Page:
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XSS

A 4-post collection

XSS’ing the security speaker panel via sli.do

One of the things I really enjoy about doing live events is the entirely random, unexpected things that can occur without any warning. In fact, I’m increasingly structuring my talks to present these opportunities, but this one was entirely unexpected: When someone whacks XSS in the live question feed whilst you're answering security questions on a panel... pic.twitter.com/paLp7ECXHF— Troy Hunt (@troyhunt) January 22, 2016 This was whilst answering questions on a panel – a security panel – at ProgramUtvikling’s security day in Oslo last week (they’re the guys who run the NDC conferences around the world). I was sitting up there on the stage with Erlend Oftedal and...

How I got XSS’d by my ad network

This is really not what you ever want to see on your own site: It’s a JavaScript prompt and no, it’s not meant to be there. Someone had successfully mounted an XSS attack against this very website! Now I’ve written a lot about XSS, I’ve authored multiple Pluralsight courses that talk about it in detail and I’ve run many workshops on the topic teaching others the very mechanics of how cross site scripting works. Yet here we are – XSS on my own blog. Fortunately, this was discovered by friend and fellow security MVP Alun Jones who you can hear in the video above. If anyone’s going to...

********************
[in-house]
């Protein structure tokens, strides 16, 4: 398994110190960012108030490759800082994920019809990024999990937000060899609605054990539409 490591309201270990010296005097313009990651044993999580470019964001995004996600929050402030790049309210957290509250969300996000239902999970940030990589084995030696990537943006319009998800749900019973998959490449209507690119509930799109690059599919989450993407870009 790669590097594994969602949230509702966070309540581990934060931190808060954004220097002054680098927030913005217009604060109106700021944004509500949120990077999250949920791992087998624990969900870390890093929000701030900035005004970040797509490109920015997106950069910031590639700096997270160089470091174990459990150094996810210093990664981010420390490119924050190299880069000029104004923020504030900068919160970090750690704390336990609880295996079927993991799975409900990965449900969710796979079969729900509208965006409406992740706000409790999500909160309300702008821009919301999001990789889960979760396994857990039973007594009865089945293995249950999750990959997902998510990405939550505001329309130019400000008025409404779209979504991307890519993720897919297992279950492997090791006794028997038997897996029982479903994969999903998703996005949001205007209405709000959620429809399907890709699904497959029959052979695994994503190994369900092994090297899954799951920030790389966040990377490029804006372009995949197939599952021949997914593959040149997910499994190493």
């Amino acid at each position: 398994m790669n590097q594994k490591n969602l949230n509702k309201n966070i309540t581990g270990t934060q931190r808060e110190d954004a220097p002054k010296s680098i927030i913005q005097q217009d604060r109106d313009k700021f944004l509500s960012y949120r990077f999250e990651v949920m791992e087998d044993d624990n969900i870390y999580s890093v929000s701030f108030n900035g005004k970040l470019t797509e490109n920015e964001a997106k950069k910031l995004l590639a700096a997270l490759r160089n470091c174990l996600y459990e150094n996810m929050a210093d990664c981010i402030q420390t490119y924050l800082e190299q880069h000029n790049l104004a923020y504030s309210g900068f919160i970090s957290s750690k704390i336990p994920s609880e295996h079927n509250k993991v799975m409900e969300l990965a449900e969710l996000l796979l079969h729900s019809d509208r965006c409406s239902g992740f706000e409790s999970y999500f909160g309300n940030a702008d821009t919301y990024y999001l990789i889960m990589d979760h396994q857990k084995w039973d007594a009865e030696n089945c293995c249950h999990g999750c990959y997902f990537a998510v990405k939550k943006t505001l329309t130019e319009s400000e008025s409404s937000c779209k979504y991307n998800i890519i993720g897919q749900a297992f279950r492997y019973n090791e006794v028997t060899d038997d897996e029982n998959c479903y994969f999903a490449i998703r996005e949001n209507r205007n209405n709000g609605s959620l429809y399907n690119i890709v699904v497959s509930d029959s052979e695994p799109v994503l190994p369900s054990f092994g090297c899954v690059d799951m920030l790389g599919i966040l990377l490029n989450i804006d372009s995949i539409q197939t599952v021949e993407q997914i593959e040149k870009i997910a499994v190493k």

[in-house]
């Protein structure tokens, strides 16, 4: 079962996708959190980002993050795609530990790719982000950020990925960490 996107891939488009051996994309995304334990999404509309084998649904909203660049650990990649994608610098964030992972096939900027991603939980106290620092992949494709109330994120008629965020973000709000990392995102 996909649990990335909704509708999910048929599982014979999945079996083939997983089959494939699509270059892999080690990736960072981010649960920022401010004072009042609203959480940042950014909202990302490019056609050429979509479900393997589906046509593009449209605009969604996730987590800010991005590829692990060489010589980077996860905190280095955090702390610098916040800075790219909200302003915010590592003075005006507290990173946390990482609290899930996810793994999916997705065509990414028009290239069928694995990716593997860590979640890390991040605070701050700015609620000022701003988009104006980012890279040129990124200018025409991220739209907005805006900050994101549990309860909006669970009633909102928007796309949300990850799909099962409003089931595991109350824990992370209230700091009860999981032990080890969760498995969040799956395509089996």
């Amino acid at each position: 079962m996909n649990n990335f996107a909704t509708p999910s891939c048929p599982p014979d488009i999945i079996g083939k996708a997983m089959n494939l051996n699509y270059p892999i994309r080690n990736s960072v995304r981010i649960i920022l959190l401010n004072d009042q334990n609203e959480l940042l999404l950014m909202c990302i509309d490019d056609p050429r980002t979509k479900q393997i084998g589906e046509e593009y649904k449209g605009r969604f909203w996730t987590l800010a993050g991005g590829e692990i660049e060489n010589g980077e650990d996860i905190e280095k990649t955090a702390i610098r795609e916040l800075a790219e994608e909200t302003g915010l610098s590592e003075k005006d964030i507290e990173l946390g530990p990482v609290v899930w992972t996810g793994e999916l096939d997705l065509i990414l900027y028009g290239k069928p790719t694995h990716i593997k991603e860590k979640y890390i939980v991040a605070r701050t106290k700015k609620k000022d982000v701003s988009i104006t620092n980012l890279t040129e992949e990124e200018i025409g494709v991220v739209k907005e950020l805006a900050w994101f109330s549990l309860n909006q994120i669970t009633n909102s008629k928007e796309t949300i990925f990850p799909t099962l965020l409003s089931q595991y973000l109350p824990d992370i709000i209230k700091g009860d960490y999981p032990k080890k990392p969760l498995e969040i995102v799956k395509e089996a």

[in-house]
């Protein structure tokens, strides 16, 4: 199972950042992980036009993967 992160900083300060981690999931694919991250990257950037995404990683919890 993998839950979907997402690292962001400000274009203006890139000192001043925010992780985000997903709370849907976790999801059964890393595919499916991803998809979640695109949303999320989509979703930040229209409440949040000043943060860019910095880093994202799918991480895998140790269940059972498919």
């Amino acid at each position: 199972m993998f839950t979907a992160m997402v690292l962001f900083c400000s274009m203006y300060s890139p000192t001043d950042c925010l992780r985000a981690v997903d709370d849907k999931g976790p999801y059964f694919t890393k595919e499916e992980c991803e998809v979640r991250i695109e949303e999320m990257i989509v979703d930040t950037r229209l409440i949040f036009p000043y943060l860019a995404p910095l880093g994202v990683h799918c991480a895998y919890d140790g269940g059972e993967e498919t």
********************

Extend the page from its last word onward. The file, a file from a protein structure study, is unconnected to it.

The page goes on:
Understanding XSS – input sanitisation semantics and output encoding contexts

Cross site scripting (henceforth referred to as XSS) is one of those attacks that’s both extremely prevalent (remember, it’s number 2 on the OWASP Top 10) and frequently misunderstood. You’ll very often see some attempt at mitigating the risk but then find it’s easily circumvented because the developers weren’t fully aware of the attack vectors. Last week someone flicked me over a great example of this after having read my previous post Here’s why we keep getting hacked – clear and present Billabong failures. In that post I pointed out the ease with which you could decorate Billabong’s registration page with the beautiful Miranda Kerr and...

OWASP Top 10 for .NET developers part 2: Cross-Site Scripting (XSS)

This content is now available in the Pluralsight course "OWASP Top 10 Web Application Security Risks for ASP.NET" In the first post of this series I talked about injection and of most relevance for .NET developers, SQL injection. This exploit has some pretty severe consequences but fortunately many of the common practices employed when building .NET apps today – namely accessing data via stored procedures and ORMs – mean most apps have a head start on fending off attackers.Cross-site scripting is where things begin to get really interesting, starting with the fact that it’s by far and away the most commonly exploited vulnerability out there today. Last year, WhiteHat Security delivered their Website Security...